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Old 05-05-2010, 06:41 AM - Thread Starter
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I have been thinking of going CIW with Avatar and with a few movies lately being made for IMAX, I was thinking this was the smart move? Using an anamorphic lens for the scope stuff.

And I was thinking Of pillar boxing the screen for HDTV and only using the full 16:9 screen with movies in that ratio. ATM I was thinking of going a CIW of 150" and use a motorized screen to mask horizontally and if needs be I could probably get a 4 way masking system.

What are peoples thoughts on CIW these days?

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Old 05-05-2010, 07:20 AM
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I find your post a little confusing...not sure exactly what your first paragraph means.

But if you are wondering if maybe going CIW is worth it for the fact some big movies are coming out with IMAX sized images or whatever, I personally don't think it's worth doing CIW for that reason.

If you like movies, and enjoy CIH (I presume you have a CIH set up), you are optimized for the vast majority of movies and the idea of changing to CIW for films you can count on one hand seems to be throwing the baby out with the bathwater.

That is, again, if CIH generally suits your needs.

Now, I say this as someone who uses 4-way masking. It happens to suit my needs but that is mostly because I'm not wedded to a desire for CIH. It certainly has come in very handy for Avatar and other similar films and I think it's the ultimate in flexibility, so long as you are ok with zooming your projector. But if you really like CIH to begin with and like to keep that CIH relationship for most movies, then I'm not sure going CIW is worth it just for a handful of movies that may be in a taller AR.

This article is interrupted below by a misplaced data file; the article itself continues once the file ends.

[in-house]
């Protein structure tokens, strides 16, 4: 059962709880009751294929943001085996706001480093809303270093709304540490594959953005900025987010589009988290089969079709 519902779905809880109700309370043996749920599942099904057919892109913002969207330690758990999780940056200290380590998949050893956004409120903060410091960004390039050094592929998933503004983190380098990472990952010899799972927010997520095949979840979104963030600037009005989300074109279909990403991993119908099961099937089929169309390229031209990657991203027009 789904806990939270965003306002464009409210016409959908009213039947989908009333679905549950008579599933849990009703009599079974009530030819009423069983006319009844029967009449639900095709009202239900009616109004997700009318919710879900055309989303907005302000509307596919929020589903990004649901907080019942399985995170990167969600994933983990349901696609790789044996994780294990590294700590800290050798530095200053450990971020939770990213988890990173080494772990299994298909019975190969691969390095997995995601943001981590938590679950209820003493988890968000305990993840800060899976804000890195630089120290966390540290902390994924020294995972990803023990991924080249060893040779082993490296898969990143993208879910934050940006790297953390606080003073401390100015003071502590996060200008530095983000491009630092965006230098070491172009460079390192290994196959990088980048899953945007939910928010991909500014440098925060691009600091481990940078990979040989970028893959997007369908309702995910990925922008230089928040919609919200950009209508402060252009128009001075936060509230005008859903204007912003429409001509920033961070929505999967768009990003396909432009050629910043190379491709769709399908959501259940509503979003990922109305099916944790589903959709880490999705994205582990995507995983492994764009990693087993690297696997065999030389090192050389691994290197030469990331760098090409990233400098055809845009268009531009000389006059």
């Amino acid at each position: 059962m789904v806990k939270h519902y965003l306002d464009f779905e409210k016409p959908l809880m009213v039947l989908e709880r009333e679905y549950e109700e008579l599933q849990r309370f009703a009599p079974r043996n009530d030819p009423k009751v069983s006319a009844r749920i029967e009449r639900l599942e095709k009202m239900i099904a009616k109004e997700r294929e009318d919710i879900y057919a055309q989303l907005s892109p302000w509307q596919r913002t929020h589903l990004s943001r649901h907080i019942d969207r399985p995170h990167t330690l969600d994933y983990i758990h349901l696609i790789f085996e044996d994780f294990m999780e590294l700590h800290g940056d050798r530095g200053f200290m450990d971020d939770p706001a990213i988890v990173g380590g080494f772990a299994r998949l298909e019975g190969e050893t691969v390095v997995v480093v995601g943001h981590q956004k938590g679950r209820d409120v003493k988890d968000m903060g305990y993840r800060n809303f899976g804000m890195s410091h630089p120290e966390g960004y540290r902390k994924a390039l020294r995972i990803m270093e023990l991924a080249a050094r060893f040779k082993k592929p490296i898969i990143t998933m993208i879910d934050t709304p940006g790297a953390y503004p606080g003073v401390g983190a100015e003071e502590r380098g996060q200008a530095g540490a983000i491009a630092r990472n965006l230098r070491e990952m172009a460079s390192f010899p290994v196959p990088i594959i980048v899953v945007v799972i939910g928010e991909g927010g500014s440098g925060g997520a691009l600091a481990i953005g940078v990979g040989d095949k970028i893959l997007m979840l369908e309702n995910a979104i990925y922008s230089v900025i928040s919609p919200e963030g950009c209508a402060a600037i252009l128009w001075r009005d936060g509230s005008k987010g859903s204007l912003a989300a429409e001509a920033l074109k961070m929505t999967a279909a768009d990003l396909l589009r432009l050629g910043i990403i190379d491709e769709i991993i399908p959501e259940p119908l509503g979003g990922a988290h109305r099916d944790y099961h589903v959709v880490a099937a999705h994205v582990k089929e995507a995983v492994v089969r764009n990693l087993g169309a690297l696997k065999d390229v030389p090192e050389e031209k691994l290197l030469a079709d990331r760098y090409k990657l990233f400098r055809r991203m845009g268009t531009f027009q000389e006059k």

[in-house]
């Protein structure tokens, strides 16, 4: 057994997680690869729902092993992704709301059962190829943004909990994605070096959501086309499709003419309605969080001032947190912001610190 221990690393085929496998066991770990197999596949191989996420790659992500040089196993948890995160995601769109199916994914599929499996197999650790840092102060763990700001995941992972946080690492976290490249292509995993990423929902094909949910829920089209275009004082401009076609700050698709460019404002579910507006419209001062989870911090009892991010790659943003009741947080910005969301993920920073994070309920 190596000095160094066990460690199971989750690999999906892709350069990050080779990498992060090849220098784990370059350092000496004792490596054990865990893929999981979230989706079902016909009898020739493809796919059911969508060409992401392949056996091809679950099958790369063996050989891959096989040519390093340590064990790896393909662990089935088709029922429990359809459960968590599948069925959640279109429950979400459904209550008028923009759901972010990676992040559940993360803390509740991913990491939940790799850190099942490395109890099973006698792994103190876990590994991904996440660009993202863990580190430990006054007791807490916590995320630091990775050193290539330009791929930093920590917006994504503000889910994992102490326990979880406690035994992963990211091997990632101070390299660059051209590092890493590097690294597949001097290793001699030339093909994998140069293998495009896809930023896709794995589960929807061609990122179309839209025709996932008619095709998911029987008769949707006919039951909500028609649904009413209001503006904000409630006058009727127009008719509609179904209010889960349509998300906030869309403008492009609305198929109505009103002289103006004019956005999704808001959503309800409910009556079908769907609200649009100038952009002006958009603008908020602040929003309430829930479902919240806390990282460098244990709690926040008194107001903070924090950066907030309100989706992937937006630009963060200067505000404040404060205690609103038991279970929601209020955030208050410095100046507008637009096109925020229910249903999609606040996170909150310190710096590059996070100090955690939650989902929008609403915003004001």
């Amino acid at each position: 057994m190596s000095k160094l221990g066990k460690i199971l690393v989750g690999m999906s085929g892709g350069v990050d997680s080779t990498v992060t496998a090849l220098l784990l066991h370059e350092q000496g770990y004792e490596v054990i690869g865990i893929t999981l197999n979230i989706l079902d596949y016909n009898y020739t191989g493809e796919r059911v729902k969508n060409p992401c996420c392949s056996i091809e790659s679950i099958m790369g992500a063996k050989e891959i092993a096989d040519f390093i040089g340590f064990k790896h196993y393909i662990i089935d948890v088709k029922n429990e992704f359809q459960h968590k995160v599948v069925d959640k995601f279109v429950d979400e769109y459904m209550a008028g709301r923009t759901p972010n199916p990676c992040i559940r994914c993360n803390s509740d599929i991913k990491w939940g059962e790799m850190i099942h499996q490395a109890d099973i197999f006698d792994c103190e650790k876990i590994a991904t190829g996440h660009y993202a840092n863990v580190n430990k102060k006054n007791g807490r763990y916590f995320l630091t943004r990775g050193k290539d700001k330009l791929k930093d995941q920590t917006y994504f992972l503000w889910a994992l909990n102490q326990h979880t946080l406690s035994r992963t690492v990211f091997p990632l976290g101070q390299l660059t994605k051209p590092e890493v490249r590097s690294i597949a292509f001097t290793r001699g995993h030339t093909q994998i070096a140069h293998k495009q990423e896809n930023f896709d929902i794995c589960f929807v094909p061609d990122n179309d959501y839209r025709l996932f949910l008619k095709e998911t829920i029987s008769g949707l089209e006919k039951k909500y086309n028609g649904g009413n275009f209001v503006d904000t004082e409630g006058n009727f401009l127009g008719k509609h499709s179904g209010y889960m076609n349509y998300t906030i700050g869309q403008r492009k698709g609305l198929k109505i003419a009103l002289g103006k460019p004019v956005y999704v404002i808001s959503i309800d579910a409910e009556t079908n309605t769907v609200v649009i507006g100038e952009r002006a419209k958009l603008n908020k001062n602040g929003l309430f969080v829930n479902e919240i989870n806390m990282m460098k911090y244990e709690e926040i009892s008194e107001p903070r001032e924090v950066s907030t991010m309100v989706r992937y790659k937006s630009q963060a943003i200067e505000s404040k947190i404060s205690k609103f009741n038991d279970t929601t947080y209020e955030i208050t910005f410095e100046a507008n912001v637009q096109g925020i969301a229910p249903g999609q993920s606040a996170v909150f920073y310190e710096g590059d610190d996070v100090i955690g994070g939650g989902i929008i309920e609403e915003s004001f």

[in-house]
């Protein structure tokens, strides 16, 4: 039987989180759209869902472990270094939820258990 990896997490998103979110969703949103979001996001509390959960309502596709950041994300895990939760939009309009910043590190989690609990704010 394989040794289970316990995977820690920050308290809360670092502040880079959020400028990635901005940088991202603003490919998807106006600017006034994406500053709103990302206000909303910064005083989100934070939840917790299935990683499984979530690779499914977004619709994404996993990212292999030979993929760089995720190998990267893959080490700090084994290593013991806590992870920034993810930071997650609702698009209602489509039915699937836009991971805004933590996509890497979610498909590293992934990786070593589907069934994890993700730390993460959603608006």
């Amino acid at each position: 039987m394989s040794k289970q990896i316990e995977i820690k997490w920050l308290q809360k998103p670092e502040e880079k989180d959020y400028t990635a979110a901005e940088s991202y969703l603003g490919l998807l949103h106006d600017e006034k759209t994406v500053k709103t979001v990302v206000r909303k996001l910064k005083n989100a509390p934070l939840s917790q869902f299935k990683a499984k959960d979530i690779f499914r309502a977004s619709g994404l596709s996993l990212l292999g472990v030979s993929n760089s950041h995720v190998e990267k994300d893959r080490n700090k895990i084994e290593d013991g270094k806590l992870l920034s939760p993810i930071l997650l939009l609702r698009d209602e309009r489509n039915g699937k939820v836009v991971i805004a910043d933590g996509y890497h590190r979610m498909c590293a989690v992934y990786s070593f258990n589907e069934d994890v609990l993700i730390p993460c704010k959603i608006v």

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Old 05-05-2010, 08:41 AM
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Well first things first, going Constant Image Width, would kneecap all your scope films. That's a horrible idea IMO, but I don't think that's what you're saying. I guess I'm confused too... In general the scope aspect ratio is intended to be larger, wider, and more immersive than the 16:9 ratio (there are of course exceptions). In my experience and my movie collection, there are very very few 16:9 movies that should be the same width as scope films.

What it sounds like you're proposing (then again looking at your post, I'm not so sure) is what I've been calling "CIH+IMAX", basically a standard CIH setup but with a "full height" 16:9 screen instead of a scope screen. Something you operate as CIH for everything but IMAX content, for which you open up top bottom masks and reveal extra height not otherwise used.

That's a fine plan, and really the only way to "properly" display everything. But IMO one average movie and 1/10 of another don't justify the added cost/complexity, at least not for me.

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Old 05-05-2010, 12:41 PM